Author(s): Heft MW, Parker SR
Abstract Share this page
Abstract Seven subjects judged the differences between electrocutaneous shocks and words from two category rating lists describing those sensations in each of two differences estimation experiments. The electrocutaneous shocks used for the two experiments were 10 suprathreshold shock intensities determined separately for each subject. There were two distinct 7-word category rating lists. Both lists shared 6 common words; however, the seventh word made the rational ordering of the two lists different. Magnitude scales of meaning for the category rating words and sensory scales for the electrocutaneous shock intensities were determined for each of the two experiments for each subject using conjoint measurement analysis. Comparisons of the sensory scales for electrocutaneous shock between the two difference estimation experiments for each subject showed that they judged the electrocutaneous shocks similarly with the two words lists. This allowed for comparisons between the scales of meaning for the words from the category rating lists. The two word lists were not equivalent. There was substantial agreement among the subjects on characteristic spacings of quantitative values for the category rating items. These results suggest that clinical ratings scales used for analgesimetry should not assume homogeneity of spacing of category items. A scale incorporating our subjects' common understanding is presented.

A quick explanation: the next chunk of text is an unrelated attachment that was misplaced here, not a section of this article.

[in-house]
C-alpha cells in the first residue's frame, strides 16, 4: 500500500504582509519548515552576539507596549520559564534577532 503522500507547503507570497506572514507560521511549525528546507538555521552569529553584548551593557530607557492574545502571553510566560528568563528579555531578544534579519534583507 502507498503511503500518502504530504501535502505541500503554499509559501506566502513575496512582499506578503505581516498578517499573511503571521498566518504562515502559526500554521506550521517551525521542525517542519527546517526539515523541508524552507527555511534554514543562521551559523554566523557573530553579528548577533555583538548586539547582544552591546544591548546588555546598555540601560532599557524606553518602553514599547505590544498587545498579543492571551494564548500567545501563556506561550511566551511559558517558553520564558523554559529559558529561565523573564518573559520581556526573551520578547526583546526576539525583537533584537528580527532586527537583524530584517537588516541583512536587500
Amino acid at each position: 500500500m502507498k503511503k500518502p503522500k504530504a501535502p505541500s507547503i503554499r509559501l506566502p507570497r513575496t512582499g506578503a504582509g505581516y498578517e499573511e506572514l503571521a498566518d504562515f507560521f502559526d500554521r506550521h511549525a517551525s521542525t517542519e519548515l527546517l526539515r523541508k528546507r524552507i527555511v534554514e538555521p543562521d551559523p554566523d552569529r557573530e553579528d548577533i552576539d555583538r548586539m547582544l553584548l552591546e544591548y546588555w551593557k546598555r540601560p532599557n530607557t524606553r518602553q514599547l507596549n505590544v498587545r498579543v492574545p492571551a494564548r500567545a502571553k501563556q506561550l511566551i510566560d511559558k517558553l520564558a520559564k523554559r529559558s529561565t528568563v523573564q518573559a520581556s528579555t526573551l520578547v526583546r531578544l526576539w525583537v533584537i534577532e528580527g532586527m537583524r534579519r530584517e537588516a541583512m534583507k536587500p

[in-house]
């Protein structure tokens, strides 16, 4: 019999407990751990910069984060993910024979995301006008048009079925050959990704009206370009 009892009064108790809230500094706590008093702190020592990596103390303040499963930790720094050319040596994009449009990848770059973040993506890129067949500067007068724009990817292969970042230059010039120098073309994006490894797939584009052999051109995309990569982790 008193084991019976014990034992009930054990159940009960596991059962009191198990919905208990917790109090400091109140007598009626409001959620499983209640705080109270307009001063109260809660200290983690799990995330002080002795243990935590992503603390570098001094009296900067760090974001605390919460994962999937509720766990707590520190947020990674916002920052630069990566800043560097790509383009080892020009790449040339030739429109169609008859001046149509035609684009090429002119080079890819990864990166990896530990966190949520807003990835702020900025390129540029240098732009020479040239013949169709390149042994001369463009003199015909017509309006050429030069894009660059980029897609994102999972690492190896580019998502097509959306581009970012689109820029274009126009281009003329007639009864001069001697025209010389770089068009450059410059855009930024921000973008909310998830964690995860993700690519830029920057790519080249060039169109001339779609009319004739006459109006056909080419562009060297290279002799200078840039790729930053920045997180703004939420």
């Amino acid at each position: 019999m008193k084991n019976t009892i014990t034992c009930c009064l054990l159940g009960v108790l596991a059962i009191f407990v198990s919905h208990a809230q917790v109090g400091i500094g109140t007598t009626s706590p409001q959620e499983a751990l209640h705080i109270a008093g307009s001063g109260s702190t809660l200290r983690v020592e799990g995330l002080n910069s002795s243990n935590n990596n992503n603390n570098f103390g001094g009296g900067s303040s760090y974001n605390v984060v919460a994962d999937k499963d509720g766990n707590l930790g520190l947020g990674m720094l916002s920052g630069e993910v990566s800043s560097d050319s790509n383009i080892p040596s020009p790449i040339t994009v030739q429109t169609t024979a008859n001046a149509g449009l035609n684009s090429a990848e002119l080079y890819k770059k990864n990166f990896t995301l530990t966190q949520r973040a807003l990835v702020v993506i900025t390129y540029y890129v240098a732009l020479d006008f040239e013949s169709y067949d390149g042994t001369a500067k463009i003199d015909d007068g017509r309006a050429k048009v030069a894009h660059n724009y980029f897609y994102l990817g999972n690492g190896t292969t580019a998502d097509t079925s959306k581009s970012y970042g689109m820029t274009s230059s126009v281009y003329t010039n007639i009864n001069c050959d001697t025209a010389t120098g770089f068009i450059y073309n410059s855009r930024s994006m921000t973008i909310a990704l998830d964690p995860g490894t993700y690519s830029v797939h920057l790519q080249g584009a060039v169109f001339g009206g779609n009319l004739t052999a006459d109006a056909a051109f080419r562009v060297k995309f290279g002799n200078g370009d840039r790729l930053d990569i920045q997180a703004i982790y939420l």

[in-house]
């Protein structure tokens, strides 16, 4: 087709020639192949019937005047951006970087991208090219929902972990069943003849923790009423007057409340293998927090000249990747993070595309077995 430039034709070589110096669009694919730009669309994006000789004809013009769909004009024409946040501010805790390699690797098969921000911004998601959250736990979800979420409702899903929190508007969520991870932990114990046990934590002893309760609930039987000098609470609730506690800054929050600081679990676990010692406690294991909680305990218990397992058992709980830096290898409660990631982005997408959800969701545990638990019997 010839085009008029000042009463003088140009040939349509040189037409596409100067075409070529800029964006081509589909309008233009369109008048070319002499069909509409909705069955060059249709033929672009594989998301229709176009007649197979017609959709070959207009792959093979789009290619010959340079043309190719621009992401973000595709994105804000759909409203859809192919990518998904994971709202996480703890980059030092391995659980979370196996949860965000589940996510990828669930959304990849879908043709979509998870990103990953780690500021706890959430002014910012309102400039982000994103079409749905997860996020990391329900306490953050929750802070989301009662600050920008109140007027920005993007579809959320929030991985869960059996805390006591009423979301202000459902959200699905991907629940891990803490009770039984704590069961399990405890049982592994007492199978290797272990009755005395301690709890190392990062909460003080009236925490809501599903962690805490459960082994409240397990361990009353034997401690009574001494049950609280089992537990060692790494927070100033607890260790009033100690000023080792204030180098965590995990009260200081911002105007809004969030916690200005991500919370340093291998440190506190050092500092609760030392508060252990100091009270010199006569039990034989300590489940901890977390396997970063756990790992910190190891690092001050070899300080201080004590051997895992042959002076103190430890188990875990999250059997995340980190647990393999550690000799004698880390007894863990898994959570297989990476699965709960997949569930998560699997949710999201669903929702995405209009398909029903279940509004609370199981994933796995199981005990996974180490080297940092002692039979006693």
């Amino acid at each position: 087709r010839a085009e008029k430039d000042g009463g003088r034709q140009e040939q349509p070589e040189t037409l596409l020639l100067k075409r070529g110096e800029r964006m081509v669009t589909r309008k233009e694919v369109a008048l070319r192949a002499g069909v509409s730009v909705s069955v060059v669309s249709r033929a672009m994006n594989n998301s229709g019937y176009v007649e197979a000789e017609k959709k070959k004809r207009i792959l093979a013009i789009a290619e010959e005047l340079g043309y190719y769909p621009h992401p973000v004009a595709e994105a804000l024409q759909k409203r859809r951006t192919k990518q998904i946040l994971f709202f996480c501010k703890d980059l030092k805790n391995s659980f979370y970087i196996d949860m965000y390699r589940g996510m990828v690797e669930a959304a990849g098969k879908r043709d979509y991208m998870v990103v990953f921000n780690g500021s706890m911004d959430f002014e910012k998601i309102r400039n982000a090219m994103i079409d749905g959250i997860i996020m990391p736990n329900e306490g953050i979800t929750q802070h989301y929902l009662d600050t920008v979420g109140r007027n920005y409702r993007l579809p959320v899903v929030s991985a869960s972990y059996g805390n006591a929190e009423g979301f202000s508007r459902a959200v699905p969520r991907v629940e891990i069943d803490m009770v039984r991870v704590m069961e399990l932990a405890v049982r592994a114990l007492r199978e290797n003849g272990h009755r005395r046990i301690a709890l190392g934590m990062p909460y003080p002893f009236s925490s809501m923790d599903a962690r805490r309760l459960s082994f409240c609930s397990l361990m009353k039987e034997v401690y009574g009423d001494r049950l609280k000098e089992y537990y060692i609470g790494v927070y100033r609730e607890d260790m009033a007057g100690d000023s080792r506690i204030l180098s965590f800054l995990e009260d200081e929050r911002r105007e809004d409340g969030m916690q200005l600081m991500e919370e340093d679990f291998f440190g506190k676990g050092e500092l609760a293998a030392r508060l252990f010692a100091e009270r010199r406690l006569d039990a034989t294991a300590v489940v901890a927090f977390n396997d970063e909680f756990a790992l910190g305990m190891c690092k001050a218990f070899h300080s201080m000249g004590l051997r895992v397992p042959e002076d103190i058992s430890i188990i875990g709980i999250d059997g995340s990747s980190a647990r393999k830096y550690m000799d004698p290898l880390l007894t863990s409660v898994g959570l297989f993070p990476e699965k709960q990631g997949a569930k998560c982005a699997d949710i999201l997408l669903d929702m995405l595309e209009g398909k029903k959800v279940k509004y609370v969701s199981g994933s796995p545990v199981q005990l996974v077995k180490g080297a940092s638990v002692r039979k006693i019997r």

This article was published in Pain
and referenced in Dentistry